Over the weekend, a leading financial voice at National Review—central ideological pillar of the mainstream American Right—gingerly endorsed my suggestion that a $12.00 per hour minimum wage be required as part of any Congressional immigration legislation. Perhaps miracles do indeed sometimes happen in real life.
My same proposal had also been endorsed a couple of days earlier in The New Republic, and since economic issues have never been my primary focus, perhaps I should recapitulate a little of the history.
Back in 1999 I had published a major cover story for Commentary entitled “California and the End of White America,” analyzing the implications of the massive racial transformation that my own state had recently undergone. During most of the 2000s, I was preoccupied with software projects and did almost no writing, despite having meanwhile become owner and publisher of The American Conservative. But in late 2011 I finally decided to produce a sequel to my Commentary piece, an updated analysis of those same demographic changes, which were now well on their way to transforming American society as a whole.
I had accumulated many additional ideas over the previous dozen years, and as might be expected, my text grew and grew, eventually exceeding 12,000 words. “Immigration, Republicans, and the End of White America” came to cover a great deal of ground, discussing the political, social, and economic aspects of America’s ongoing demographic revolution.
But one major difference was that the American economy of 2011 was far worse than that of the late 1990s, therefore becoming an important part of my analysis. The last portion of my piece presented my proposed solution to many of America’s most serious immigration problems, arguing that a large rise in the federal minimum wage, perhaps to $12.00 per hour, might halt and reverse the downward spiral in American living standards that had partly resulted from the large influx of low-wage labor competition over the previous thirty-odd years. During the early 2000s I had been struck by the obvious connection between minimum wage and immigrant influx, and had been surprised that such an clear relationship had not already become part of the national dialogue.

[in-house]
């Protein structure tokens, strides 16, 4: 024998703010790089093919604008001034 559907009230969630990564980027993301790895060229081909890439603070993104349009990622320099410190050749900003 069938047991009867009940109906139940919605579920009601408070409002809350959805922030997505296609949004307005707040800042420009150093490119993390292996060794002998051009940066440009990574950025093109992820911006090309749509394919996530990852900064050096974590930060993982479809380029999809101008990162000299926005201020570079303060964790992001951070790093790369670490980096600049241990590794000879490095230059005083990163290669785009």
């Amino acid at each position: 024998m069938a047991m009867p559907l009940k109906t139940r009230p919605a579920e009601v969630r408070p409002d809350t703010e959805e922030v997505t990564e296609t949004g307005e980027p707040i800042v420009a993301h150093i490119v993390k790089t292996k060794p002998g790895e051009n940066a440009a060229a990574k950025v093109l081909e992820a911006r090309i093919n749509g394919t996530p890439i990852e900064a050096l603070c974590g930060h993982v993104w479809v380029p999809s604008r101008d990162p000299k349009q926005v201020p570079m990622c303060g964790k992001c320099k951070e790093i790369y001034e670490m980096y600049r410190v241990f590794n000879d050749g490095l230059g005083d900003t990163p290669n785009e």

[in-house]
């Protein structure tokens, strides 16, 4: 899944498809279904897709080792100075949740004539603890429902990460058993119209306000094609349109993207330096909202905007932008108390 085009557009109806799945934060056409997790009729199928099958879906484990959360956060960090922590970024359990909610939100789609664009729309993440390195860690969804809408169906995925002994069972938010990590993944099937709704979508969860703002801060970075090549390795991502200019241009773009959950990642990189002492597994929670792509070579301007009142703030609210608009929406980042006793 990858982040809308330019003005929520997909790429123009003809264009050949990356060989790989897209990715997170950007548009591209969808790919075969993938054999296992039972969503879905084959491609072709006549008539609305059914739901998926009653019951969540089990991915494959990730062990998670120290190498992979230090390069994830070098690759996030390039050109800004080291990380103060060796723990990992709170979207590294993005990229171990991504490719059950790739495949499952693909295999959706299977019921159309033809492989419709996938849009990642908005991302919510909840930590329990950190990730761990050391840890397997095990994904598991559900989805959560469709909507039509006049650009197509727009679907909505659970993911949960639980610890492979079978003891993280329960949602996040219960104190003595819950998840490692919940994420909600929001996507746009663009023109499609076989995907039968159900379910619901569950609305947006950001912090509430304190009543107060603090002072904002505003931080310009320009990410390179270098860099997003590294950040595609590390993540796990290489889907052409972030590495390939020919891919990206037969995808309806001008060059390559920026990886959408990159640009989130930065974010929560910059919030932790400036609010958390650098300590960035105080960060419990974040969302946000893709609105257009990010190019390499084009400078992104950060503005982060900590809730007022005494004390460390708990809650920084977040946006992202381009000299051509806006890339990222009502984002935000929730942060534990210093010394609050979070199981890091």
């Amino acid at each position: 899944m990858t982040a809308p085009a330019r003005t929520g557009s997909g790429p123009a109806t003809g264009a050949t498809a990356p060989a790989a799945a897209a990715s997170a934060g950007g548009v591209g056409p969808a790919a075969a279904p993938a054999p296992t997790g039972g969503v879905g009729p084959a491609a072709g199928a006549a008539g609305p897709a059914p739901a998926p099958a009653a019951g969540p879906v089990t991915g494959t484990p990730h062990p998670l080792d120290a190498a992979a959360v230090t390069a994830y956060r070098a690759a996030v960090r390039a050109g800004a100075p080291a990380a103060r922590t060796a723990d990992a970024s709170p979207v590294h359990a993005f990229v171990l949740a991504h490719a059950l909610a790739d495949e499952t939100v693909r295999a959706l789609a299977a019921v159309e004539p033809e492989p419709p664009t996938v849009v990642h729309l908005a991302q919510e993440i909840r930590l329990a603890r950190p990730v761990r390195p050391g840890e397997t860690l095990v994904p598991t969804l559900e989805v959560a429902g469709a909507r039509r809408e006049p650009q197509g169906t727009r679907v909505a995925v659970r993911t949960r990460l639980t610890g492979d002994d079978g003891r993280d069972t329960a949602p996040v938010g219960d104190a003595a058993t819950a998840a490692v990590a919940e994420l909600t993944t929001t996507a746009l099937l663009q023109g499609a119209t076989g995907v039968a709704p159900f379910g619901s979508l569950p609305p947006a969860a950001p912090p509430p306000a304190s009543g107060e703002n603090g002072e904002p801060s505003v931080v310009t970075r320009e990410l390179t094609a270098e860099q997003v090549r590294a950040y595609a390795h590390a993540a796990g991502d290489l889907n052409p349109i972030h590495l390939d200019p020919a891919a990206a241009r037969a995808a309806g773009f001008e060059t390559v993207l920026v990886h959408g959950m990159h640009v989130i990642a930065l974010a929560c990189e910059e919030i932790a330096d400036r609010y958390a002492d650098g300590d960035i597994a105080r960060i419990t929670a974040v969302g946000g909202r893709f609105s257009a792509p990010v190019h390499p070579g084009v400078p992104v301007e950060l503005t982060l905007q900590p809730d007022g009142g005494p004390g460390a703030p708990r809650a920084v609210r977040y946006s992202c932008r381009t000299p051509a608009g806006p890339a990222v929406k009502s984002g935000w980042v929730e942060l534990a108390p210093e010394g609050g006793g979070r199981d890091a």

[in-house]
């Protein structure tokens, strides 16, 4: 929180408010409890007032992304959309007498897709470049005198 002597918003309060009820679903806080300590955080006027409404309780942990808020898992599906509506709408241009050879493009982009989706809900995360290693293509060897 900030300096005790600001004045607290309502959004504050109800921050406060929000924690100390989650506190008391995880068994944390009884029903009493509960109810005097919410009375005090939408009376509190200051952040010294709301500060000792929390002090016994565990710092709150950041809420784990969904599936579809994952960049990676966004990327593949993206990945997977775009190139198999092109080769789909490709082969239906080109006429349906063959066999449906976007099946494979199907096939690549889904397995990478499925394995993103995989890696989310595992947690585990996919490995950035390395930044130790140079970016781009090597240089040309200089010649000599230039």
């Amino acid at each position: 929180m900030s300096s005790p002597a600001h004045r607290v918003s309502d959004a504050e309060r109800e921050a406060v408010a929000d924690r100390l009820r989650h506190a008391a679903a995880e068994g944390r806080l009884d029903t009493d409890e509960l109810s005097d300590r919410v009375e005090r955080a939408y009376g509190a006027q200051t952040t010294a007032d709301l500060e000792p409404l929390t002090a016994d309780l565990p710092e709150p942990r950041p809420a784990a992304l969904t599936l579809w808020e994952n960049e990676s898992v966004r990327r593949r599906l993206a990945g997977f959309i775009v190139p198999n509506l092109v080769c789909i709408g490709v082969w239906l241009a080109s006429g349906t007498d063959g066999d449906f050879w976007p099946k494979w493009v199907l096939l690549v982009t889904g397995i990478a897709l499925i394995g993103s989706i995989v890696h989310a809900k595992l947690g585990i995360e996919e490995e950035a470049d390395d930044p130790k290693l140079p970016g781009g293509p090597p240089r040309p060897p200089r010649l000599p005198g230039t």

My lengthy article was very well received, with National Review’s Reihan Salam discussing and analyzing it in a five-part series, though he remained skeptical on the minimum wage hike. On the political margins, the response was even more favorable, with anti-immigrationist blogger Steve Sailer fully endorsing my wage proposal and the late arch-leftist Alexander Cockburn repeatedly hailing it as a matter of overriding importance.
Since I claim no great expertise in economics, I had been cautiously tentative in my wage proposal, and was therefore much relieved when James Galbraith, a leading liberal economist, several months later brought my idea into mainstream respectability by endorsing it in a national column. But did I ever think it might become law? Never in a million years.
The notion of substantially raising the minimum wage then percolated around in Congress, without really going anywhere, and late last year The New America Foundation suggested I produce a piece for them focused solely on that issue. “Raising American Wages by…Raising American Wages” attracted some further attention, including an invitation for me to participate in an Aspen Institute panel.
After President Obama unexpectedly included a minimum wage increase—though just to a paltry figure of $9.00—in his State of the Union Address, the issue gained far greater legitimacy, especially after Nobel Laureates Paul Krugman and Joseph Stiglitz endorsed a minimum wage hike. But none of the $9.00 or $10.50 proposals introduced into Congress seemed to gain any traction, rendering my own suggestion of $12.00 the stuff of utter fantasy. I still thought my idea was a good one, but did it have any chance of becoming law? Never in a million years.
With America’s bipartisan elites now pushing immigration legislation as their top priority, I decided to refocus attention on that aspect of my argument, and last month I published a column in Salon entitled “No Immigration Amnesty Without a Minimum Wage Hike,” reemphasizing the obvious economic connection between those two issues, almost never mentioned by pundits or the media.
In some respects, the political connection may be even more crucial. America’s bipartisan ruling elites seem almost entirely indifferent to minimum wage issues, but are overwhelmingly united in their massive support for the immigration reform legislation currently moving through Congress. Therefore, I would argue that working-class advocates have an ideal opportunity to “hitch a ride” on that other issue by requiring a $12.00 minimum wage as part of their price for supporting the immigration bill. Given that a high minimum wage would serve to deter future illegal immigration, many conservative immigration restrictionists would probably support such a proposal for their own reasons. And in any event, all polling data indicates that a large rise in the minimum wage is overwhelmingly popular, across all political, ideological, and ethnic lines.